The EU’s Corporate Social Responsibility Directive (CSRD) introduces new sustainability reporting rules for listed or large companies. Reporting, though, is only the end of the story. Stories start with identifying the main characters. For CSRD, this means asking what sustainability topics play the biggest role in a company and take centre stage in its sustainability strategy.
CSRD is redefining the way most companies currently answer this question. As a result, they will need to revise their sustainability strategy to comply with CSRD. The most significant change is the introduction of “double materiality”.
Double materiality turns sustainability into a two-way street
Materiality is a difficult word to indicate whether something is worth reporting on. Companies cannot focus on all possible sustainability topics. They can focus their efforts and resources by determining which are the most material issues.
Most companies determine their CSR strategy by focusing on a few material topics where the organization has a larger environmental or social impact. For example, a production company might have identified climate mitigation as a material topic because of its CO2 emissions. This approach is called environmental & social materiality.
CSRD considers this insufficient to determine your sustainability strategy. Only looking at a company’s impact on sustainability topics is like crossing the street while only considering the cars from one side. This would only work in a one-way street. However, sustainability issues can also present risks and opportunities to a company. It’s a two-way street where we need to consider both sides. This is double materiality.
With double materiality, it all depends on who is making the impact on who:
- Environmental & social materiality: a company impacts sustainability (e.g. waste generation)
- Financial materiality: sustainability issues impact a company (e.g. extreme weather events such as floodings affecting production capacity)
Source: European Commission
The way each type of materiality is determined is currently being fleshed out. However, one thing is sure, the good old GRI materiality matrix won’t cut it anymore.
Environmental & social materiality
There are a few things to keep in mind when determining a company’s environmental & social impact.
Scale – How bad is it?
A topic will be high on the scale if laws are violated. E.g. if safety laws are not respected. Important international agreements could also fall into this category. E.g. if the business strategy is not compatible with the Paris climate agreement.
Scale also depends on the context in which the impact takes place. E.g. the nitrogen emissions of an animal farm will be more harmful if it is close to a fragile ecosystem.
Scope – How much are we talking about?
The scope looks at how widespread a company’s impact is. E.g. how many square meters of rainforest are lost when opening a mine? How many people are displaced because of this?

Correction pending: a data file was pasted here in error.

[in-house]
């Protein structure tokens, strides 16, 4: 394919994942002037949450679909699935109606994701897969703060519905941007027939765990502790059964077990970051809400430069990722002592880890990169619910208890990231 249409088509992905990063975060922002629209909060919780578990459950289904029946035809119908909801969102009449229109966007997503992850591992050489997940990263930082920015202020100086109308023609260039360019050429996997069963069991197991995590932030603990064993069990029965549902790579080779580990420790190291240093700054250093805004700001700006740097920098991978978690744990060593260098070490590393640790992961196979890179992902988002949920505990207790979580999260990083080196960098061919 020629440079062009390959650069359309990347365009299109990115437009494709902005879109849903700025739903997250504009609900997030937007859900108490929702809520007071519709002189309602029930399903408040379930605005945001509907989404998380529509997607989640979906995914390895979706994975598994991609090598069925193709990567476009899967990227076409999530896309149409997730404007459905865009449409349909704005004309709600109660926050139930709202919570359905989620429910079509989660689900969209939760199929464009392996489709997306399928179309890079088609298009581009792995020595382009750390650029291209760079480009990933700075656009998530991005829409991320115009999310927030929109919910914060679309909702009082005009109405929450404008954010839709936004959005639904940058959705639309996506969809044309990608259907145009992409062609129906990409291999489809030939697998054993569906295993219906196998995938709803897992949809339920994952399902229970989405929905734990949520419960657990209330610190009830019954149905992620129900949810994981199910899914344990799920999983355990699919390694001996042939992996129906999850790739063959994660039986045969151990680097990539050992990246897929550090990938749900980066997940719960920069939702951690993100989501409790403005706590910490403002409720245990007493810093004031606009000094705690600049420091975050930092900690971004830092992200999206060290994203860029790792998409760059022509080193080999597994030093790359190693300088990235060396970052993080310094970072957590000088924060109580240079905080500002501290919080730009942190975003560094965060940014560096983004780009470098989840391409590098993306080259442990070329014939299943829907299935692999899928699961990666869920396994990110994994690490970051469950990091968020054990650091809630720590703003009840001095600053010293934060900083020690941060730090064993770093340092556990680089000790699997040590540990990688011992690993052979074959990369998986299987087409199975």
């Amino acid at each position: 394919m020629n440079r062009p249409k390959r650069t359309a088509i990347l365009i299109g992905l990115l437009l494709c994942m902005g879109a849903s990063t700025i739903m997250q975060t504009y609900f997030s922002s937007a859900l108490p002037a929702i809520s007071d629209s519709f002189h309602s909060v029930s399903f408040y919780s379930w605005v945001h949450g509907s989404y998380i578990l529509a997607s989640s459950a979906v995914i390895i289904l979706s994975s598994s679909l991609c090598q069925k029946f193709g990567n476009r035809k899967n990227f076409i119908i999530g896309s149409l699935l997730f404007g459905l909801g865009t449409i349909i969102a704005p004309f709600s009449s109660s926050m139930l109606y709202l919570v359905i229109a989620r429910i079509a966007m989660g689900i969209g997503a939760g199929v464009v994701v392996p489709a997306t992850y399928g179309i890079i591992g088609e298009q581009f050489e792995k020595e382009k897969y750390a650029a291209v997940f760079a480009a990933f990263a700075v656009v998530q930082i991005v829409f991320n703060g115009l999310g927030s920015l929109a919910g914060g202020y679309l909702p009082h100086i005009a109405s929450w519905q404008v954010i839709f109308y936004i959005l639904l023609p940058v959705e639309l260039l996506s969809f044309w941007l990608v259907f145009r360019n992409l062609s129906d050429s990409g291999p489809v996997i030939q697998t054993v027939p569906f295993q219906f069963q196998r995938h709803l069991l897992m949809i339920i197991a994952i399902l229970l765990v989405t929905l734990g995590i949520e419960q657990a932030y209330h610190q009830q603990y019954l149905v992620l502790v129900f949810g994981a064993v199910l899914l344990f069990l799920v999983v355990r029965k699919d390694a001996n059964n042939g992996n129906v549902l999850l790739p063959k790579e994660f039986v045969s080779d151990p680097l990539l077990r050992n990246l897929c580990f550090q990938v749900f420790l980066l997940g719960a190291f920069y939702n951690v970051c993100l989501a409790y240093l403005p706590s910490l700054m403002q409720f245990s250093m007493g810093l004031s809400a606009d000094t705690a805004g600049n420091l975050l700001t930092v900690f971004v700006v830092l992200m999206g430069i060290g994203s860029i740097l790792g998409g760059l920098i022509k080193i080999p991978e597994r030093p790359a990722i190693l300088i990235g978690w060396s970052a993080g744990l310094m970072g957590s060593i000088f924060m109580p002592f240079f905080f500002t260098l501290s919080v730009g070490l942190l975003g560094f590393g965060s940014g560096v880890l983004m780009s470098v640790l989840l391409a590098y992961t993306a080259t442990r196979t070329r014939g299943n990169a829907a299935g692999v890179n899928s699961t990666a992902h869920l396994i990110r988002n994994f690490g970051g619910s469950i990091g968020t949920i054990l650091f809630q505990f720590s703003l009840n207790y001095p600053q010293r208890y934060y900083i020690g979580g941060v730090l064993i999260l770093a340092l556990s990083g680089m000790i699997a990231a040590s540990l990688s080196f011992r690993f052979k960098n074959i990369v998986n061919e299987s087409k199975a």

Remediability – Too late to apologize?
This examines whether and to what extent the negative impacts can be remediated. E.g. if a river is polluted, can the water quality be restored?
Likelihood – Are you willing to bet on it?
For some sustainability issues, a company doesn’t have an impact yet. But there can be a risk. Whether an issue is material can therefore also be influenced by how high the risk is. E.g. How likely is it that my subcontractors use child labour?
The Belgian chocolate producer Galler lost €9 million due to the 2021 floodings in Belgium. They are not the only ones who suffered. The European Environmental Agency estimates that in the last 40 years, there was around €500 billion in damages in the EU due to extreme weather events. They predict that this will only increase due to global warming.
This example highlights what they call the “physical risks“. It is about assessing how a warming climate, loss of biodiversity, etc., will affect a company’s financial health.
Another way to determine financial materiality is by determining the “transition risks“. Our societies are changing in response to the sustainability challenges we face. This means new regulations, changing consumer behaviour and the creation of new technologies. Such change can bring financial risks. For example, significant carbon price changes can affect the profitability of polluting industries.
Sustainability also brings financial opportunities. For example, energy efficiency investments reduce energy costs. Alternatively, EU funding for electric transport creates business opportunities in that sector.
From material topics to measurable results
Identifying a topic as material is not enough. It’s essential to set KPIs & targets to monitor progress. Companies also need action plans to ensure targets are met. While this is not always easy, it is important to do this for every material topic you identified.
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